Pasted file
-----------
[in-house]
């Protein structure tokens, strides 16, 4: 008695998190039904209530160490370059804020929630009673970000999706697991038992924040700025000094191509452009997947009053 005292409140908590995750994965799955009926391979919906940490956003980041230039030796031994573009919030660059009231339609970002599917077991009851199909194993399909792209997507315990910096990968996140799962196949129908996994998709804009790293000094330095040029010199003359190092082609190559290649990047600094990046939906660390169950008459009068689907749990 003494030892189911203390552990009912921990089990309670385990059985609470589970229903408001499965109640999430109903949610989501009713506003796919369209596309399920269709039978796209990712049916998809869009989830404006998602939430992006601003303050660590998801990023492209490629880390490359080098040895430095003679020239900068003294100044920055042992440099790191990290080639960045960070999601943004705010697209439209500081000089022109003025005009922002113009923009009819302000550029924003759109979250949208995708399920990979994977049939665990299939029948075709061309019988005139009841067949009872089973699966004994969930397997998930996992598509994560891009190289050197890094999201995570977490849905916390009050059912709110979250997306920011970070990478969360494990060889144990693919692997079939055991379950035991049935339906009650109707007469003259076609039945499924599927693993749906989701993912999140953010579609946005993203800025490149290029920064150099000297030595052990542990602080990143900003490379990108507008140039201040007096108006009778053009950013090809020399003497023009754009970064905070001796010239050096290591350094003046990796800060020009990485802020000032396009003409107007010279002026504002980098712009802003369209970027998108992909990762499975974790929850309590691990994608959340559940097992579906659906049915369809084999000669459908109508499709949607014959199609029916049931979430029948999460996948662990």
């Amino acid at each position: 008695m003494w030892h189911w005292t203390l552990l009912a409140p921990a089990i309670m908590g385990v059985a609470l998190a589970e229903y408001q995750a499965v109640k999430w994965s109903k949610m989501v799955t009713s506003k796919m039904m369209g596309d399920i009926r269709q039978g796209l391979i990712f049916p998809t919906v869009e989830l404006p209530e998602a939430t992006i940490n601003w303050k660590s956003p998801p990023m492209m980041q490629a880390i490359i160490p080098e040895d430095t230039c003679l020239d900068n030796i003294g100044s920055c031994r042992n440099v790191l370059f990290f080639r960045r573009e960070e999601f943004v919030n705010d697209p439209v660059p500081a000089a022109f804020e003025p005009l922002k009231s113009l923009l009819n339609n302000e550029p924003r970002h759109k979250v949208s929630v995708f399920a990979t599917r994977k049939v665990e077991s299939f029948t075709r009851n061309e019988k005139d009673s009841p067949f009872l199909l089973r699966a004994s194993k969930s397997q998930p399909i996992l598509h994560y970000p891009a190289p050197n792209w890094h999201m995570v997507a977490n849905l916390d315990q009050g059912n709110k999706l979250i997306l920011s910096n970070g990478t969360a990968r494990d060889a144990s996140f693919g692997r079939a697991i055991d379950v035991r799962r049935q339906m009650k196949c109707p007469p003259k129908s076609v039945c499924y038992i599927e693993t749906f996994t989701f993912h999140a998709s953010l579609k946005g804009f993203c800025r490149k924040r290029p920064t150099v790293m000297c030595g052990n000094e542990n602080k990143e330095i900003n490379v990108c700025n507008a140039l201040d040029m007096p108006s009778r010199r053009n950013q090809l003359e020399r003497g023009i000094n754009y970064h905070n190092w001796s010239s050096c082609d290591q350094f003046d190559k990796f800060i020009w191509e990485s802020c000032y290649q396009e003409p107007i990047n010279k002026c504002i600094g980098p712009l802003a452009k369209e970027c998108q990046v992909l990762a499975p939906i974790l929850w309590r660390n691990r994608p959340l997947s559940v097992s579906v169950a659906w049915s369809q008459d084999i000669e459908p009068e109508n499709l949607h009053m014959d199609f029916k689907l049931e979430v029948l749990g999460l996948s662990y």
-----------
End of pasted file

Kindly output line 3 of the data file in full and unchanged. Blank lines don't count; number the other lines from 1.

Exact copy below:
């Amino acid at each position: 008695m003494w030892h189911w005292t203390l552990l009912a409140p921990a089990i309670m908590g385990v059985a609470l998190a589970e229903y408001q995750a499965v109640k999430w994965s109903k949610m989501v799955t009713s506003k796919m039904m369209g596309d399920i009926r269709q039978g796209l391979i990712f049916p998809t919906v869009e989830l404006p209530e998602a939430t992006i940490n601003w303050k660590s956003p998801p990023m492209m980041q490629a880390i490359i160490p080098e040895d430095t230039c003679l020239d900068n030796i003294g100044s920055c031994r042992n440099v790191l370059f990290f080639r960045r573009e960070e999601f943004v919030n705010d697209p439209v660059p500081a000089a022109f804020e003025p005009l922002k009231s113009l923009l009819n339609n302000e550029p924003r970002h759109k979250v949208s929630v995708f399920a990979t599917r994977k049939v665990e077991s299939f029948t075709r009851n061309e019988k005139d009673s009841p067949f009872l199909l089973r699966a004994s194993k969930s397997q998930p399909i996992l598509h994560y970000p891009a190289p050197n792209w890094h999201m995570v997507a977490n849905l916390d315990q009050g059912n709110k999706l979250i997306l920011s910096n970070g990478t969360a990968r494990d060889a144990s996140f693919g692997r079939a697991i055991d379950v035991r799962r049935q339906m009650k196949c109707p007469p003259k129908s076609v039945c499924y038992i599927e693993t749906f996994t989701f993912h999140a998709s953010l579609k946005g804009f993203c800025r490149k924040r290029p920064t150099v790293m000297c030595g052990n000094e542990n602080k990143e330095i900003n490379v990108c700025n507008a140039l201040d040029m007096p108006s009778r010199r053009n950013q090809l003359e020399r003497g023009i000094n754009y970064h905070n190092w001796s010239s050096c082609d290591q350094f003046d190559k990796f800060i020009w191509e990485s802020c000032y290649q396009e003409p107007i990047n010279k002026c504002i600094g980098p712009l802003a452009k369209e970027c998108q990046v992909l990762a499975p939906i974790l929850w309590r660390n691990r994608p959340l997947s559940v097992s579906v169950a659906w049915s369809q008459d084999i000669e459908p009068e109508n499709l949607h009053m014959d199609f029916k689907l049931e979430v029948l749990g999460l996948s662990y």